The dock at the bottom of the screen on your MacBook provides easy access to many of the programs on your computer. For example, you could use the Find app to locate files that you want to change or delete. Simply click on one of the icons in that dock to open a program.
But the dock can take up a good amount of screen real estate, and you might be interested in reducing their size. Fortunately your MacBook Air lets you adjust the size of these dock icons by changing a setting in your system preferences. Our tutorial below will show you how to find this setting so that you can adjust it as needed.
You can also customize the dock on your iPhone or iPad as well. Our article on how to switch iPad icons at bottom of screen will show you how to make that change on Apple’s tablet.
How to Change the Size of MacBook Dock Icons
The steps in this article were performed on a MacBook Air in macOS High Sierra. By following the steps in this guide you will be changing the size of the dock icons that appear at the bottom of your screen. There is a slider that does this, and you can make them larger or smaller.
Step 1: Open System Preferences.
Step 2: Select the Dock option.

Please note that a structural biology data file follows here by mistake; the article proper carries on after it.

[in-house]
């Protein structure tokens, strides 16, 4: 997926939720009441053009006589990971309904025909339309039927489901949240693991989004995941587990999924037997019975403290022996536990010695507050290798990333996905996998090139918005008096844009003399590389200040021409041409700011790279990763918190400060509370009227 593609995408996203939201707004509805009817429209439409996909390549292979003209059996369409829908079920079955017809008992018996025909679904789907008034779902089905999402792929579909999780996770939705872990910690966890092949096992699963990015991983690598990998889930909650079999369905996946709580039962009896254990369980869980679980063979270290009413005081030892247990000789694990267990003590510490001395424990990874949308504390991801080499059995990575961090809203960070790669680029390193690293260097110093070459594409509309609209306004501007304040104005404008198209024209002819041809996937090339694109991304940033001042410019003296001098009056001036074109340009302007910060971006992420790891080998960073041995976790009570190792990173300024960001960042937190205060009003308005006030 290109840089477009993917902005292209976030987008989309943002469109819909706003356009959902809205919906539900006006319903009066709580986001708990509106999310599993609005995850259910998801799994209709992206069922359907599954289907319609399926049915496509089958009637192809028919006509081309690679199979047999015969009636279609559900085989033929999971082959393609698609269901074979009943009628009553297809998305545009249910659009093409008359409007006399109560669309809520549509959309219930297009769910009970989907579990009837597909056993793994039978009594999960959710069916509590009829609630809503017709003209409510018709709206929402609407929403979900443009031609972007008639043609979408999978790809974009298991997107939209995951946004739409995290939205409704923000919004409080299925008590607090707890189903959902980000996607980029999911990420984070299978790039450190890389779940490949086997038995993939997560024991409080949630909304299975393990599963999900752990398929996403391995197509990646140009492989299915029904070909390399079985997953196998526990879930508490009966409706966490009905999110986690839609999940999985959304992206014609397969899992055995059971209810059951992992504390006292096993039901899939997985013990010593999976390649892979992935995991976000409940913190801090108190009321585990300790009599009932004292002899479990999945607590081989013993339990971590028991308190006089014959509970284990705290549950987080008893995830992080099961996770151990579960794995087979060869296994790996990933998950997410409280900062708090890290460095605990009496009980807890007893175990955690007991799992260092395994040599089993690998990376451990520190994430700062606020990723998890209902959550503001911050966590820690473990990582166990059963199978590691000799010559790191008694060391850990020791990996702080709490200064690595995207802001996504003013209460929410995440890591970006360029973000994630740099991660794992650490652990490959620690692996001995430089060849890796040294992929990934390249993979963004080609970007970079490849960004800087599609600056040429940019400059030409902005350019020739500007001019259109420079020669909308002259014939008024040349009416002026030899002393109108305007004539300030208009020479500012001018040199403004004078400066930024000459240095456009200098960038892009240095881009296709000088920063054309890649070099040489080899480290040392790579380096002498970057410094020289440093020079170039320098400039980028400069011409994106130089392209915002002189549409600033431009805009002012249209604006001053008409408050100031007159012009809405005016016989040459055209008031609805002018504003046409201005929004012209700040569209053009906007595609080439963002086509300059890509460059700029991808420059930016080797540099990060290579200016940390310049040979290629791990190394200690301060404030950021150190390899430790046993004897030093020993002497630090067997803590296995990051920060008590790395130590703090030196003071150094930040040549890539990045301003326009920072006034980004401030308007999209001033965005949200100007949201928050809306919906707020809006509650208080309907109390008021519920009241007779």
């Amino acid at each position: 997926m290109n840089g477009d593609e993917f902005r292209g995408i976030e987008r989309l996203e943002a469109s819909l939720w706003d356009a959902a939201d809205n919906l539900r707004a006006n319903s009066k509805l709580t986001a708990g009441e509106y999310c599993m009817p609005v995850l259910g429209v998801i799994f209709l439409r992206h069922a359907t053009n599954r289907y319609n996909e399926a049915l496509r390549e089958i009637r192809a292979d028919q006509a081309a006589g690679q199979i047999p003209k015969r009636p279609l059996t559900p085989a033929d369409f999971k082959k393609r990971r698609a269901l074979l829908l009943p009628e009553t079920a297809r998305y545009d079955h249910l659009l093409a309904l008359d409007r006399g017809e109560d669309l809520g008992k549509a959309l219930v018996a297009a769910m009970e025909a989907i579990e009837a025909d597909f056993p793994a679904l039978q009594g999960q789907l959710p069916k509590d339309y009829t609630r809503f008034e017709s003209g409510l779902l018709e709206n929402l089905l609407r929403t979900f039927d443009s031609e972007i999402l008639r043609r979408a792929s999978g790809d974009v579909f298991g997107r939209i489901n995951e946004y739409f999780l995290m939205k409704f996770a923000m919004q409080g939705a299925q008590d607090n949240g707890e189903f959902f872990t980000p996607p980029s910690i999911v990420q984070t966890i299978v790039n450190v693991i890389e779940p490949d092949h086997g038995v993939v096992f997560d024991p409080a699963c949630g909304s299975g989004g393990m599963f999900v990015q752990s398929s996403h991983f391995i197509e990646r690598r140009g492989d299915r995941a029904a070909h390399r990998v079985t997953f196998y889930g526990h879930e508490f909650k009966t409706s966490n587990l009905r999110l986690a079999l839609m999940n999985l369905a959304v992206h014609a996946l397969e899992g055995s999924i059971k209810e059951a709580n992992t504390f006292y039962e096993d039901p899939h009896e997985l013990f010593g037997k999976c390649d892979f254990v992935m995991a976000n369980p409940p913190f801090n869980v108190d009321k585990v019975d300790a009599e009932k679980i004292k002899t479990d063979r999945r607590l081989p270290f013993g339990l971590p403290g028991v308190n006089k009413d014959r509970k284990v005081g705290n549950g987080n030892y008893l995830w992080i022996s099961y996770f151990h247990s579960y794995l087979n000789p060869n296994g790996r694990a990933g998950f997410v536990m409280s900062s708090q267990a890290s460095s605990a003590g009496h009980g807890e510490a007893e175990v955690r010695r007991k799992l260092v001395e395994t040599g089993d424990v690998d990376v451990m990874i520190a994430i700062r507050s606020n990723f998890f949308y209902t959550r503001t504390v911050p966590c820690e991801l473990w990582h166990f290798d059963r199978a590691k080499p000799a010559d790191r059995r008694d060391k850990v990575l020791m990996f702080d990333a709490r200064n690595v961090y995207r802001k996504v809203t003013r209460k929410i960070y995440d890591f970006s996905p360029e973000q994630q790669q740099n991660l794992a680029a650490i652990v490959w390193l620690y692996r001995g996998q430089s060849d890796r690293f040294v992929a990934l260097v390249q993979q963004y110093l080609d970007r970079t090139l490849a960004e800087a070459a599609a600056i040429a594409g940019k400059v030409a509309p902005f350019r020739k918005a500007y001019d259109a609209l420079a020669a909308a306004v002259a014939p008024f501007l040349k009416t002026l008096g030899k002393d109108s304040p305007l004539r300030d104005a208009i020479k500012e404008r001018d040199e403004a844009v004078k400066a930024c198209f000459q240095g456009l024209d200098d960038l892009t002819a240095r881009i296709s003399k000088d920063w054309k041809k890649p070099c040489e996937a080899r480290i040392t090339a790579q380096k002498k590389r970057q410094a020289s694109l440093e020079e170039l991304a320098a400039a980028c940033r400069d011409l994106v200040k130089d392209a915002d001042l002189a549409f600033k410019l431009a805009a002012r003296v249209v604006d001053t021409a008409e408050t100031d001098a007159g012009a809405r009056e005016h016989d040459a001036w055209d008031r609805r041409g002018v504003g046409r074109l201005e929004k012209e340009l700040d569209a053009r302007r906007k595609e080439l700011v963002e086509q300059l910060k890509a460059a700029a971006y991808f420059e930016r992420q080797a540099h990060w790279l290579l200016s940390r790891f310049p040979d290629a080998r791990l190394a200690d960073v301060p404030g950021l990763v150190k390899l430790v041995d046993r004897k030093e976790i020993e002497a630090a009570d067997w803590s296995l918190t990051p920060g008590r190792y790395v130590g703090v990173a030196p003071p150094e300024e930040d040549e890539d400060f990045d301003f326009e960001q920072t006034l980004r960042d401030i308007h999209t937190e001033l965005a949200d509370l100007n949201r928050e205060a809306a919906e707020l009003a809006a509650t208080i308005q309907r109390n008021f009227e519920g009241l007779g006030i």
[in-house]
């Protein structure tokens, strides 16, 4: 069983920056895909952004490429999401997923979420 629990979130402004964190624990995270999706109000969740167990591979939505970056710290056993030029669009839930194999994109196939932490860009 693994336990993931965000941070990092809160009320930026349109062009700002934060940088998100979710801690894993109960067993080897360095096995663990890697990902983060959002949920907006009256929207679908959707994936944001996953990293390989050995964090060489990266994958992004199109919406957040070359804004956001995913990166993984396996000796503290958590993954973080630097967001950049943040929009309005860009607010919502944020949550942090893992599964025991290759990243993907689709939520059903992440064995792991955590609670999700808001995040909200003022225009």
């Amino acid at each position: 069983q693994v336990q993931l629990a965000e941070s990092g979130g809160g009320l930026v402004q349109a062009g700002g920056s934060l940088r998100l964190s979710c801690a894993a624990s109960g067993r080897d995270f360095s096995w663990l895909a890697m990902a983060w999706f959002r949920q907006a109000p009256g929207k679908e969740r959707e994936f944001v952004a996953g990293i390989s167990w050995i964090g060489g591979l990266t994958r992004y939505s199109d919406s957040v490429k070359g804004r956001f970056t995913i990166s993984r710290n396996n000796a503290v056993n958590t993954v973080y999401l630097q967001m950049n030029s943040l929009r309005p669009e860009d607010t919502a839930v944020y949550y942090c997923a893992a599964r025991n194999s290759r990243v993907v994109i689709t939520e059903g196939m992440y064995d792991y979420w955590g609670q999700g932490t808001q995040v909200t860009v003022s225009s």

Step 3: Click the button on the slider to the right of Size, then drag it to the left to make the icons smaller, or to the right to make them larger. The size of the icons adjusts as you move the slider, so you can use that to see the icons and stop moving the slider when they are the desired size.
Haven’t changed your password in a while? Find out how to change your Mac’s login password if it’s old, or if someone else knows it and you want to stop them from being able to sign into your computer.
Matthew Burleigh has been writing tech tutorials since 2008. His writing has appeared on dozens of different websites and been read over 50 million times.
After receiving his Bachelor’s and Master’s degrees in Computer Science he spent several years working in IT management for small businesses. However, he now works full time writing content online and creating websites.
His main writing topics include iPhones, Microsoft Office, Google Apps, Android, and Photoshop, but he has also written about many other tech topics as well.